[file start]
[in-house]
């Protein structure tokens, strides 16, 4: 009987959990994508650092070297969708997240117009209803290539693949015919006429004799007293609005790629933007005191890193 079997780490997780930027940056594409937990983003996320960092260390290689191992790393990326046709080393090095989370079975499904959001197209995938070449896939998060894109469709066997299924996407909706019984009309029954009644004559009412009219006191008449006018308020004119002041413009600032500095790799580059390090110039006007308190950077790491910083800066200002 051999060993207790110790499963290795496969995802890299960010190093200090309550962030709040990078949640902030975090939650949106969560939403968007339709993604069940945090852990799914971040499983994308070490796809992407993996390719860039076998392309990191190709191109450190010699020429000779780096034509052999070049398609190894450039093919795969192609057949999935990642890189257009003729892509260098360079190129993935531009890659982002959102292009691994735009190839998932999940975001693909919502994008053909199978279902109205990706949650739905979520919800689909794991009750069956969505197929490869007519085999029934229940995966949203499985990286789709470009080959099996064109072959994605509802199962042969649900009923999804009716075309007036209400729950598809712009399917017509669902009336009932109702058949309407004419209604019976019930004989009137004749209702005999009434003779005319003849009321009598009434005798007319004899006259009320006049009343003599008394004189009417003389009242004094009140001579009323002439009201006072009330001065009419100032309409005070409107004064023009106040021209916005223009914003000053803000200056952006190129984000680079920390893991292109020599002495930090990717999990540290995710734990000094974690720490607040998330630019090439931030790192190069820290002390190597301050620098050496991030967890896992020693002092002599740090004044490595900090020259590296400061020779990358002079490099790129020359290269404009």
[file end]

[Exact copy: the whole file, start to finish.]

[in-house]
């Protein structure tokens, strides 16, 4: 009987959990994508650092070297969708997240117009209803290539693949015919006429004799007293609005790629933007005191890193 079997780490997780930027940056594409937990983003996320960092260390290689191992790393990326046709080393090095989370079975499904959001197209995938070449896939998060894109469709066997299924996407909706019984009309029954009644004559009412009219006191008449006018308020004119002041413009600032500095790799580059390090110039006007308190950077790491910083800066200002 051999060993207790110790499963290795496969995802890299960010190093200090309550962030709040990078949640902030975090939650949106969560939403968007339709993604069940945090852990799914971040499983994308070490796809992407993996390719860039076998392309990191190709191109450190010699020429000779780096034509052999070049398609190894450039093919795969192609057949999935990642890189257009003729892509260098360079190129993935531009890659982002959102292009691994735009190839998932999940975001693909919502994008053909199978279902109205990706949650739905979520919800689909794991009750069956969505197929490869007519085999029934229940995966949203499985990286789709470009080959099996064109072959994605509802199962042969649900009923999804009716075309007036209400729950598809712009399917017509669902009336009932109702058949309407004419209604019976019930004989009137004749209702005999009434003779005319003849009321009598009434005798007319004899006259009320006049009343003599008394004189009417003389009242004094009140001579009323002439009201006072009330001065009419100032309409005070409107004064023009106040021209916005223009914003000053803000200056952006190129984000680079920390893991292109020599002495930090990717999990540290995710734990000094974690720490607040998330630019090439931030790192190069820290002390190597301050620098050496991030967890896992020693002092002599740090004044490595900090020259590296400061020779990358002079490099790129020359290269404009």